A non-insured driver hit me. Now what?

Posted at 11:34 AM, Mar 29, 2016
and last updated 2016-03-29 13:48:30-04

Drivers with car insurance get behind the wheel feeling secure their coverage protects them in case of an accident.

Then, someone who either does not have insurance — or is underinsured — crashes into them.

The scenario is more common than people may think. One in six drivers in Colorado has no insurance or is underinsured, according to Peter W. Berg, Esq. of the Burg Simpson law office. 

How can a driver who is not at fault receive compensation from someone who is not insured or doesn’t have adequate coverage to handle medical bills, lost wages and repair expenses? It can be a frightening thought for an accident victim facing a fast-growing pile of bills.

What is Colorado driving insurance law?

Colorado state law requires vehicle owners to have a “minimal amount of insurance” in case of an accident. This includes:

· $25,000 per person for bodily injury

· $50,000 per accident for bodily injury

· $15,000 per accident for property damage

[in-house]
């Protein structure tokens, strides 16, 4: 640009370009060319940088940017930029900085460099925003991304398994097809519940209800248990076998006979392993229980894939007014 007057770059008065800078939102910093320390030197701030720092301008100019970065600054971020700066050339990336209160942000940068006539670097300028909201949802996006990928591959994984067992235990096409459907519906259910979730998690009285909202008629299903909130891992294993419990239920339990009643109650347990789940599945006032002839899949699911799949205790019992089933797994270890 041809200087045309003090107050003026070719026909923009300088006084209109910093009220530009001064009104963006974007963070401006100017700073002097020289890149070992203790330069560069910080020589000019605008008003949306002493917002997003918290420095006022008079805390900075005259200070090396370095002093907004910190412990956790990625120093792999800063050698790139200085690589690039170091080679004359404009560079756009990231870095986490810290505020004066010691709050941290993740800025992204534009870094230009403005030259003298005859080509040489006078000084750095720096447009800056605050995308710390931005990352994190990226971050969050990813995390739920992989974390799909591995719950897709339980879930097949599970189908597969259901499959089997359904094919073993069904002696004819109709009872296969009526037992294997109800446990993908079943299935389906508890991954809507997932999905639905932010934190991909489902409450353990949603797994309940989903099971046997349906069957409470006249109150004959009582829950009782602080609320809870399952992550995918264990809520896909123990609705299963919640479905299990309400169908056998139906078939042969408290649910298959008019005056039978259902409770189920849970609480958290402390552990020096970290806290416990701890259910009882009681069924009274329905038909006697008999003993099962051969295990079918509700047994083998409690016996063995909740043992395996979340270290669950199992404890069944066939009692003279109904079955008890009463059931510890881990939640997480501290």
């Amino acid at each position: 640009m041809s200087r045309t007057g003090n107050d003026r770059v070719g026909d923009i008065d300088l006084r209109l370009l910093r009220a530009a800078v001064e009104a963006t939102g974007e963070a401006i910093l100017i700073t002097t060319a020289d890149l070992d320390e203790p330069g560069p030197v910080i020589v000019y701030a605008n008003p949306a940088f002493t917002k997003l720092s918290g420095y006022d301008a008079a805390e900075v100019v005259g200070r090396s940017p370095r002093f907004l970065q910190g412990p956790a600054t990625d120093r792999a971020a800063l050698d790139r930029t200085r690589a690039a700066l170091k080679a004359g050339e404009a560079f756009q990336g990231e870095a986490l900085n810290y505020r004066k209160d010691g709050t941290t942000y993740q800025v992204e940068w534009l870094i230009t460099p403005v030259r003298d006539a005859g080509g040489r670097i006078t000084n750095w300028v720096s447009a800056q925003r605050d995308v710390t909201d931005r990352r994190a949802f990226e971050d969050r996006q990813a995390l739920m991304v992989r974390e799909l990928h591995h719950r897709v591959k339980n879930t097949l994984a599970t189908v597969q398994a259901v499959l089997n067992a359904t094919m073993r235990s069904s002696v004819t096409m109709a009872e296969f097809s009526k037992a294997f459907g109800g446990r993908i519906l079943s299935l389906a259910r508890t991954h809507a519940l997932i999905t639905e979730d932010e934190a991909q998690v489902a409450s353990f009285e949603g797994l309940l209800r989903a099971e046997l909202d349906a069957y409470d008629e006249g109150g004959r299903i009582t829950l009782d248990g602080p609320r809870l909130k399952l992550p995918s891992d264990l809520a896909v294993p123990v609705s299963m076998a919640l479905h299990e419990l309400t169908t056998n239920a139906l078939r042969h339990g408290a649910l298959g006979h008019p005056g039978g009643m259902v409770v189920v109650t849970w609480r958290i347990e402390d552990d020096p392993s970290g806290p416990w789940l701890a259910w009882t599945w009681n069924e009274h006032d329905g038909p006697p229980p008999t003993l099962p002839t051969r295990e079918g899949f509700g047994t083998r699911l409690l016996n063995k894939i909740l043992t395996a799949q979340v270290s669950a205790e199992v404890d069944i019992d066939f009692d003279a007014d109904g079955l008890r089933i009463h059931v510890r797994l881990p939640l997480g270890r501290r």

Despite this, many people allow their insurance to lapse because they can’t afford to pay the premiums. Or, if they have insurance, it doesn’t have the level of coverage needed to pay the necessary expenses resulting from the accident.

However, state law also mandates all car insurance agents offer uninsured/underinsured motorists coverage to drivers when they purchase a policy. Even though drivers are not required to purchase it, Burg strongly recommends adding it to a policy. (Note: drivers must submit a written waiver refusing the coverage to the insurance company.)

What is uninsured/underinsured motorist coverage?

Uninsured and Underinsured coverage protects insured drivers involved in an accident where the driver has no insurance or not enough insurance to cover expenses incurred from the incident.

It is important to note that this coverage is only valid if the uninsured/underinsured driver is legally designated as “at fault” for the accident.

Colorado law stipulates the following minimum amount of uninsured/underinsured motorist coverage, according to

· $25,000 per person for uninsured/underinsured motorist

· $50,000 per accident for uninsured/underinsured motorist

This insurance also protects victims of a “hit and run” or an accident with a “phantom vehicle,” according to

If you are involved in an accident with an uninsured driver, make sure to find an attorney with the experience to maneuver through this type of insurance claim and knows your rights. The lawyers of Burg Simpson have years of experience with these cases and know how to evaluate the injuries and damages you’re entitled to after an accident.

To contact an attorney or to find more information about Burg Simpson, visit their official website.